You know how long it takes to pack the car to go on holidays. But there’s a moment when you’re all in, everyone has their seatbelt on, you pull out of the drive and you’re off.
Our ASKAP (Australian Square Kilometre Array Pathfinder) telescope has just pulled out of the drive, so to speak, at its base in Western Australia at the Murchison Radio-astronomy Observatory (MRO), about 315km northeast of Geraldton.
ASKAP is made of 36 identical 12-metre wide dish antennas that all work together, 12 of which are currently in operation. Thirty ASKAP antennas have now been fitted with specialised phased array feeds, the rest will be installed later in 2017.
Until now, we’d been taking data mainly to test how ASKAP performs. Having shown the telescope’s technical excellence it’s now off on its big trip, starting to make observations for the big science projects it’ll be doing for the next five years.
And it’s taking lots of data. Its antennas are now churning out 5.2 terabytes of data per second (about 15 per cent of the internet’s current data rate).
Once out of the telescope, the data is going through a new, almost automatic data-processing system we’ve developed.
It’s like a bread-making machine: put in the data, make some choices, press the button and leave it overnight. In the morning you have a nice batch of freshly made images from the telescope.
Go the WALLABIES
The first project we’ve been taking data for is one of ASKAP’s largest surveys, WALLABY (Widefield ASKAP L-band Legacy All-sky Blind surveY).
On board the survey are a happy band of 100-plus scientists – affectionately known as the WALLABIES – from many countries, led by one of our astronomers, Bärbel Koribalski, and Lister Staveley-Smith of the International Centre for Radio Astronomy Research (ICRAR), University of Western Australia.
They’re aiming to detect and measure neutral hydrogen gas in galaxies over three-quarters of the sky. To see the farthest of these galaxies they’ll be looking three billion years back into the universe’s past, with a redshift of 0.26.
Neutral hydrogen – just lonely individual hydrogen atoms floating around – is the basic form of matter in the universe. Galaxies are made up of stars but also dark matter, dust and gas – mostly hydrogen. Some of the hydrogen turns into stars.
Although the universe has been busy making stars for most of its 13.7-billion-year life, there’s still a fair bit of neutral hydrogen around. In the nearby (low-redshift) universe, most of it hangs out in galaxies. So mapping the neutral hydrogen is a useful way to map the galaxies, which isn’t always easy to do with just starlight.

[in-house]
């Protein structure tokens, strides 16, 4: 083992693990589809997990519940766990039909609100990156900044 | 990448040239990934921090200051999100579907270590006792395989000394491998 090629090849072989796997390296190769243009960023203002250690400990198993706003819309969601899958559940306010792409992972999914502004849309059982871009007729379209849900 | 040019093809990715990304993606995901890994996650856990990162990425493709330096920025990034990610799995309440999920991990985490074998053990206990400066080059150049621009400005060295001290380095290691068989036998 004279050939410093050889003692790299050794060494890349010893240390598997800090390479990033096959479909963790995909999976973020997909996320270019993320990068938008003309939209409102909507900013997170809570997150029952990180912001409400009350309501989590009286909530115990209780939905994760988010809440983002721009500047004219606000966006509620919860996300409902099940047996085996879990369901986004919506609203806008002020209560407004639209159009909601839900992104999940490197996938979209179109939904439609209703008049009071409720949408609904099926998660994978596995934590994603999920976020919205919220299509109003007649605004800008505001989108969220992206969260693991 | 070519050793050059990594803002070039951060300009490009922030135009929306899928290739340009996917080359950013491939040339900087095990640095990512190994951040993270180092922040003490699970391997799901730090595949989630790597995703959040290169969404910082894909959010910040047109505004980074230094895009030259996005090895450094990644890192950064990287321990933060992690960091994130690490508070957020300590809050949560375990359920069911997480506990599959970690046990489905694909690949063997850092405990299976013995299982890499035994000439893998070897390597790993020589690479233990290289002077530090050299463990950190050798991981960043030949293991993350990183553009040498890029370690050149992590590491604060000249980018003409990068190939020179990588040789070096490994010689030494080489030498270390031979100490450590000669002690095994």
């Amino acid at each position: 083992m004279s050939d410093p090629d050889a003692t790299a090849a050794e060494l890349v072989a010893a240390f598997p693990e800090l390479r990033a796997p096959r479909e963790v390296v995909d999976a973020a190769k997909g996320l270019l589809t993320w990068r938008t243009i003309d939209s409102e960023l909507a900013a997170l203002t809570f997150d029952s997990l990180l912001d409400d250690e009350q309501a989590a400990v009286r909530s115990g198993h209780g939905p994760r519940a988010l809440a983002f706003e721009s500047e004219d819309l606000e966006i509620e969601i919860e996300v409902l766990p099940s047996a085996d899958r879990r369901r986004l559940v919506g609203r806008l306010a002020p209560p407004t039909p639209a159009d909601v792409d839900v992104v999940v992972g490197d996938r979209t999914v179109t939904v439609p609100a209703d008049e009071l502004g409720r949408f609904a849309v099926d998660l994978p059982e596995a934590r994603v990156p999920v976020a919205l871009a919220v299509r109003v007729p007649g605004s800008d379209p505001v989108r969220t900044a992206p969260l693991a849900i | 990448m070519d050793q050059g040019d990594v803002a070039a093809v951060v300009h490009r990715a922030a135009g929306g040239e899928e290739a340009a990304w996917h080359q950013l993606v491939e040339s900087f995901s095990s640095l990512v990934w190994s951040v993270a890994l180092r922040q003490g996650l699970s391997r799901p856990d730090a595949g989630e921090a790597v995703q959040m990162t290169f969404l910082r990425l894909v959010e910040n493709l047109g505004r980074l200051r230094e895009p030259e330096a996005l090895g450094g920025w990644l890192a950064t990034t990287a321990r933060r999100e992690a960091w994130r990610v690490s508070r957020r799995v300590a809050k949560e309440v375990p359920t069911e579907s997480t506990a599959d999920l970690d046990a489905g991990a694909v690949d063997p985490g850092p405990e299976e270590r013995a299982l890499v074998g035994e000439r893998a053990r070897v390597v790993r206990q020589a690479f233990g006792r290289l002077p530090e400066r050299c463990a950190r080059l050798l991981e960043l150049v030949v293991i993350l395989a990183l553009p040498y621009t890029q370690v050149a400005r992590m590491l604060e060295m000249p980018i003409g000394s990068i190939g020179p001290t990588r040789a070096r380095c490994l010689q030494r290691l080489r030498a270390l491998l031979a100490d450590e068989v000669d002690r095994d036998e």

But as well as mapping where the galaxies are, we want to know how they live their lives, get on with their neighbours, grow and change over time.
When galaxies live together in big groups and clusters they steal gas from each other, a processes called accretion and stripping. Seeing how the hydrogen gas is disturbed or missing tells us what the galaxies have been up to.
We can also use the hydrogen signal to work out a lot of a galaxy’s individual characteristics, such as its distance, how much gas it contains, its total mass, and how much dark matter it contains.
This information is often used in combination with characteristics we learn from studying the light of the galaxy’s stars.
Oh what big eyes you have ASKAP
ASKAP sees large pieces of sky with a field of view of 30 square degrees. The WALLABY team will observe 1,200 of these fields. Each field contains about 500 galaxies detectable in neutral hydrogen, giving a total of 600,000 galaxies.
This image (above) of the NGC 7232 galaxy group was made with just two nights’ worth of data.
ASKAP has now made 150 hours of observations of this field, which has been found to contain 2,300 radio sources (the white dots), almost all of them galaxies.
It has also observed a second field, one containing the Fornax cluster of galaxies, and started on two more fields over the Christmas and New Year period.
Even more will be dug up by targeted searches. Simply detecting all the WALLABY galaxies will take more than two years, and interpreting the data even longer. ASKAP’s data will live in a huge archive that astronomers will sift through over many years with the help of supercomputers at the Pawsey Centre in Perth, Western Australia.
ASKAP has nine other big survey projects planned, so this is just the beginning of the journey. It’s really a very exciting time for ASKAP and the more than 350 international scientists who’ll be working with it.
Who knows where this Big Trip will take them, and what they’ll find along the way?